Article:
sub write_list_to_logfile { my ( $list, $logfile ) = @_; open my $file, '>', $logfile or die "Can't open $logfile: $!"; foreach my $line ( @$list ){ print $file "$line\n"; } close $file; }
      And then changed the logging method to use the new method:
      if ( keys(%known_dirs) ) { my @known_dirs = keys(%known_dirs); my $known_dirs_filename = "$dir/known_dirs.list"; write_list_to_logfile(\@known_dirs, $known_dirs_filename); }
      The new method works, but I ran out of time before I could streamline it more. I'm thinking I can eliminate the two assignments, but need to test the idea.

      Chronicler: The Domici War (

      General Ne'er-do-well (

      I've been updating the code a little at a time, so that it takes references as parameters to subroutines. Just used it to delete 4,423 files; hopefully the right ones!

      Chronicler: The Domici War (

      General Ne'er-do-well (

Re: Finding old copies of files
by parv (Vicar) on Feb 27, 2021 at 05:14 UTC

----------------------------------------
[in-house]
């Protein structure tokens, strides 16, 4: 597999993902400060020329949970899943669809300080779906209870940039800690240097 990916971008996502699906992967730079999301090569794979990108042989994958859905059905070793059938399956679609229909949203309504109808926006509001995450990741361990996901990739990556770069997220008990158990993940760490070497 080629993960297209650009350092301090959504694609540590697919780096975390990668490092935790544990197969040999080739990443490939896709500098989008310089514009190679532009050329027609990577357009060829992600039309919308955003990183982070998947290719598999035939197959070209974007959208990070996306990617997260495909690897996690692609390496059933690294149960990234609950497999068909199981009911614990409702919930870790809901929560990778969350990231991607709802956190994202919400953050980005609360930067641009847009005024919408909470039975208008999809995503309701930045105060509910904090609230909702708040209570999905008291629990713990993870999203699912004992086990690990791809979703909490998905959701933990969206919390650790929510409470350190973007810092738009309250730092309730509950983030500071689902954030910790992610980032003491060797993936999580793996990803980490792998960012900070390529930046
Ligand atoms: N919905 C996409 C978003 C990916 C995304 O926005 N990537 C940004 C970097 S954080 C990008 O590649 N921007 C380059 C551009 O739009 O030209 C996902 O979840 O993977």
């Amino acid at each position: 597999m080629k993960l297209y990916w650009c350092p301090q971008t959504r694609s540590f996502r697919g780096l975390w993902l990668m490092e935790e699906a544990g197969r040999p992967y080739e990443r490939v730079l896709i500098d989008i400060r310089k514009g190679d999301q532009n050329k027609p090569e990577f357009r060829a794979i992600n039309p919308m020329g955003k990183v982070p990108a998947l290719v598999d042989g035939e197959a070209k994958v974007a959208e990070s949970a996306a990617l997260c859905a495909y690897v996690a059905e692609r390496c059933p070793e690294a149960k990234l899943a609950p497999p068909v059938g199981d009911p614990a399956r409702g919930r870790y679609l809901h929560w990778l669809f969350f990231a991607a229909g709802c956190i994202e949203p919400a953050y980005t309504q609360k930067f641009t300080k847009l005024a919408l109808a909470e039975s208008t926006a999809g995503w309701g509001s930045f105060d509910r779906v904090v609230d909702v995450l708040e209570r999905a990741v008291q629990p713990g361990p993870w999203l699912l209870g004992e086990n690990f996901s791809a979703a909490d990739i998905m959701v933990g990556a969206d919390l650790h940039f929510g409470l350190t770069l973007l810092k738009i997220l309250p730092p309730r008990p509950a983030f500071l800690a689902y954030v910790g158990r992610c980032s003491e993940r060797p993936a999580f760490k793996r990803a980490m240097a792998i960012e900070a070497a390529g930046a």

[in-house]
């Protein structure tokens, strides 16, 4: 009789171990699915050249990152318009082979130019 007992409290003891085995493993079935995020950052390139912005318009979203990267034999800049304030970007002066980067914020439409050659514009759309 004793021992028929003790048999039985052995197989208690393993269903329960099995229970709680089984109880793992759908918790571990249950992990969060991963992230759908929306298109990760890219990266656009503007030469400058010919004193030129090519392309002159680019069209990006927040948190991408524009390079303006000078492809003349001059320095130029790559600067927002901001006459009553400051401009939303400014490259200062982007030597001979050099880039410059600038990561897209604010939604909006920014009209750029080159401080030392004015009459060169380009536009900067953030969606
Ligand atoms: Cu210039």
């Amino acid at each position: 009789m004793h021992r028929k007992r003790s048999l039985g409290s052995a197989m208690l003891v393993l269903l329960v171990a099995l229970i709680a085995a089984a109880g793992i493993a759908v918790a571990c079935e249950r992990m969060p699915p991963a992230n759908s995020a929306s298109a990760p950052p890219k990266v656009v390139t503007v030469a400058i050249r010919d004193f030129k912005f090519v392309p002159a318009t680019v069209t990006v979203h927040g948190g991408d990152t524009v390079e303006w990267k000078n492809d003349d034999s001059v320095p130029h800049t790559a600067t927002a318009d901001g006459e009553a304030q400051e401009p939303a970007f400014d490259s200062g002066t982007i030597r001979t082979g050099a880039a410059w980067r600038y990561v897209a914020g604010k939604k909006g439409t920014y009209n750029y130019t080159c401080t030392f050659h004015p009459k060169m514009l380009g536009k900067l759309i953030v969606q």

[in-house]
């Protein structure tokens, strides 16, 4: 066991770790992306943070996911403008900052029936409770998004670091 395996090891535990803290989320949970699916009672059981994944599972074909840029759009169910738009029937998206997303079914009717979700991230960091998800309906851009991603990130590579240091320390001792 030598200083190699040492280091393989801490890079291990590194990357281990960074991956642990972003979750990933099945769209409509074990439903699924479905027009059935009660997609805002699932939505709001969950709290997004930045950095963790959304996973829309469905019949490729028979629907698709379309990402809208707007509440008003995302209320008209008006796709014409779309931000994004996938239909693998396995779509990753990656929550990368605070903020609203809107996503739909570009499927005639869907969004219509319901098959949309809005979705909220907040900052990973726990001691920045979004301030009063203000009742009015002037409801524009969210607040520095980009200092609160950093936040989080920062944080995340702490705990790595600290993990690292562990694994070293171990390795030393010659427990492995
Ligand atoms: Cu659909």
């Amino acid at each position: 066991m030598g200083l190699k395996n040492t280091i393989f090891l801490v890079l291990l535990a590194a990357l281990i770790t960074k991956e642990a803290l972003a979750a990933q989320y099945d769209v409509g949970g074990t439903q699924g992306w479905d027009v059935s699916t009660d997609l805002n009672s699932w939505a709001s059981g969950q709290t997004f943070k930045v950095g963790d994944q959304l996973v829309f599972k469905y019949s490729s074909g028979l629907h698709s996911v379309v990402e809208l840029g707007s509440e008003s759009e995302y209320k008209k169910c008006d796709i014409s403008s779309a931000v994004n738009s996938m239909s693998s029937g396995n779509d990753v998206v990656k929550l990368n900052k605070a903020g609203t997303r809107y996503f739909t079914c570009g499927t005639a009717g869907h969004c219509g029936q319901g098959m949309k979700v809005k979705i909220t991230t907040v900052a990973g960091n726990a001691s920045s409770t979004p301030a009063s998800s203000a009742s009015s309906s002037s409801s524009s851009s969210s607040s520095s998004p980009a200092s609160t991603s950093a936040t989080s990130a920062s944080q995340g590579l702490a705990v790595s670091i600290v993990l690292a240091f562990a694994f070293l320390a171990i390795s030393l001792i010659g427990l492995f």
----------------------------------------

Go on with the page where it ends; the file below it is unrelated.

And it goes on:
Looks like you are counting a file to be a duplicate if there is already a file with that name. Correct me please if I have that wrong.

    I personally would have compared the MD5 (or SHA-256) checksums to remove exact duplicates first. Then, I would have created a separate version control repository to collect -- thus to be able to compare later -- the files with the same names.

      Same name and size, in:

      $known_files{$file}{$size} = 1;

      An MD5 or SHA-256 sum would catch different files of the same size. However, they are computationally intense and in this use case overkill. I'm making one authoritative version and then revising after things are cleaned up. Thus any changed files are likely to get changed a few more times.

      Chronicler: The Domici War (

      General Ne'er-do-well (

        An MD5 or SHA-256 sum would catch different files of the same size. However, they are computationally intense and in this use case overkill

        Calculating the MD5 of a file should not be significantly slower than copying the file on a modern computer.

        You could even optimize by delaying the MD5 calculation until you find a second file with same size and base name.


        Today I will gladly share my knowledge and experience, for there are no sweeter words than "I told you so". ;-)
        $known_files{$file}{$size} = 1;

        Change that to ...


        ... and you know how many (possible) duplicates you have found.


        Today I will gladly share my knowledge and experience, for there are no sweeter words than "I told you so". ;-)

        Ah, right; I had missed that. Appreciate the correction.